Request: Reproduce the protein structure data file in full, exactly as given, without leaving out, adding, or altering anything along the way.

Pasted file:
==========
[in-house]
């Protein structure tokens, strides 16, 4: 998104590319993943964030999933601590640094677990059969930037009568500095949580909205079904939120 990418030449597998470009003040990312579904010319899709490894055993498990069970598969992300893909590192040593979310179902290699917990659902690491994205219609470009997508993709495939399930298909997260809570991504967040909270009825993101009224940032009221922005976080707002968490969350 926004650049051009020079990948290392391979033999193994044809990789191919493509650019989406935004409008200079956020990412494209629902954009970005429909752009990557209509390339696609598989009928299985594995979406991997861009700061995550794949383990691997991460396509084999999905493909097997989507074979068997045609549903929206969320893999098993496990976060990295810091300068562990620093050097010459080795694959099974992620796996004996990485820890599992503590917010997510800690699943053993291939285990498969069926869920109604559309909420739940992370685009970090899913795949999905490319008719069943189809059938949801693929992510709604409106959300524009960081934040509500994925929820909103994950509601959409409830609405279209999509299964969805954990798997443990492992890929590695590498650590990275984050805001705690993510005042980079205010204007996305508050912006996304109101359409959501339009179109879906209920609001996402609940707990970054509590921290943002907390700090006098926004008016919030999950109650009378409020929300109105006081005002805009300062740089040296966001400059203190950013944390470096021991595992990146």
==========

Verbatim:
[in-house]
């Protein structure tokens, strides 16, 4: 998104590319993943964030999933601590640094677990059969930037009568500095949580909205079904939120 990418030449597998470009003040990312579904010319899709490894055993498990069970598969992300893909590192040593979310179902290699917990659902690491994205219609470009997508993709495939399930298909997260809570991504967040909270009825993101009224940032009221922005976080707002968490969350 926004650049051009020079990948290392391979033999193994044809990789191919493509650019989406935004409008200079956020990412494209629902954009970005429909752009990557209509390339696609598989009928299985594995979406991997861009700061995550794949383990691997991460396509084999999905493909097997989507074979068997045609549903929206969320893999098993496990976060990295810091300068562990620093050097010459080795694959099974992620796996004996990485820890599992503590917010997510800690699943053993291939285990498969069926869920109604559309909420739940992370685009970090899913795949999905490319008719069943189809059938949801693929992510709604409106959300524009960081934040509500994925929820909103994950509601959409409830609405279209999509299964969805954990798997443990492992890929590695590498650590990275984050805001705690993510005042980079205010204007996305508050912006996304109101359409959501339009179109879906209920609001996402609940707990970054509590921290943002907390700090006098926004008016919030999950109650009378409020929300109105006081005002805009300062740089040296966001400059203190950013944390470096021991595992990146």